As pandemic cancels in-person fundraisers, nonprofits must pivot to survive

From virtual rides to online streaming of concerts, nonprofit organizations are tackling the reality that economic and social effects of the pandemic will have on their ability to raise money.

BOSTON — Nonprofit organizations find themselves in an extremely difficult fundraising environment and must get creative to survive, two experts told Boston 25 News as the global pandemic’s economic impacts worsen.

Stay-at-home advisories have forced the cancellation of major fundraising events, job losses have hurt individuals’ ability to donate, and large donors’ capacity for giving has been hurt by poor stock market performance.

“We have definitely been affected by the crisis, as you can imagine,” said Allyce Najimy, CEO of The Foundation To Be Named Later, the charitable foundation of Paul Epstein and former Red Sox General Manager Theo Epstein.

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The Foundation To Be Named Later, which runs the annual Hot Stove Cool Music fundraising concert each year in Boston and Chicago, will need to think outside the box to run fundraising events that normally rely on large, in-person gatherings that are not possible right now during the age of social distancing and stay-at-home advisories, Najimy said.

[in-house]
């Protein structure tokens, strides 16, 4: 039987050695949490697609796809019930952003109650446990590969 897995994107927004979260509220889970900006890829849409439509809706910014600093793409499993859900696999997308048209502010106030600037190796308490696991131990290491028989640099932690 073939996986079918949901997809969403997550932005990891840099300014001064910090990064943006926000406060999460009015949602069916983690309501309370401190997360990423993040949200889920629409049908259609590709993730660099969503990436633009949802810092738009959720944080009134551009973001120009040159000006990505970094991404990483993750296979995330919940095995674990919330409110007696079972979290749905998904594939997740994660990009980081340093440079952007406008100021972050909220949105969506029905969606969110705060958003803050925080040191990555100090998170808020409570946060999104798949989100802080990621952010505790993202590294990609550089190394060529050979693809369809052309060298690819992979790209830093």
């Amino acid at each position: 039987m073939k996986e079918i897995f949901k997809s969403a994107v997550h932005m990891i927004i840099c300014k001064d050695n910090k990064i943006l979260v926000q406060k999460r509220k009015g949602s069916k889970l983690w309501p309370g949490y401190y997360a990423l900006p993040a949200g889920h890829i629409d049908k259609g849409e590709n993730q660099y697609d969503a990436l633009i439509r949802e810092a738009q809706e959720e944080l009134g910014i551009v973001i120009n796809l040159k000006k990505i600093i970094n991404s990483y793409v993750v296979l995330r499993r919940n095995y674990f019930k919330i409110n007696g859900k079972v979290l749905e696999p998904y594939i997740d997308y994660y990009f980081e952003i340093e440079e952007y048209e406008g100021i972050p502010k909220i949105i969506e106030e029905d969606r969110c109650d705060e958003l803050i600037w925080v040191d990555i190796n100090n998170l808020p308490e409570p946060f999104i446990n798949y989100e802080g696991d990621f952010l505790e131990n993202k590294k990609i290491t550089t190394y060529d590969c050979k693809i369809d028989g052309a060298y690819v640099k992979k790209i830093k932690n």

“We’re trying to be really creative and innovative and figure out how we can raise money because the need doesn’t go away,” she said. “The need increases.”

Her recommendations to fellow nonprofit organization leaders:

  • Take a close look at best practices
  • Leverage virtual opportunities
  • Think about what your organization has in its circle of resources that can be repurposed in different ways to raise funds
  • Ask for grants from regional philanthropic groups, like The Boston Foundation and Philanthropy Massachusetts
  • Focus on micro-fundraising, rather than only on big donors

The ALS Therapy Development Institute, a 36-scientist biotechnology nonprofit based in Cambridge, is already pivoting its fundraising efforts to keep donations coming, said Carol Hamilton, the senior director of development.

“The mission of the ALS Therapy Development Institute is to develop effective treatments for ALS as quickly as possible,” Hamilton said. "Whatever [fundraising] doesn’t happen will affect the pace of research and that’s what’s really scary.”

ALS TDI has embraced virtual fundraising by hosting a weekly trivia game, with a $5 donation to play. The nonprofit has had to cancel its signature Tri-State Trek fundraising bicycle ride from Boston College to Greenwich, Conn., but Hamilton said ALS TDI is now hosting a virtual My-State Trek that challenges people to ride those miles — or fewer ― locally, while still raising money.

That creativity, she said, could only help.

“We can now welcome people at every level to support ALS research.”

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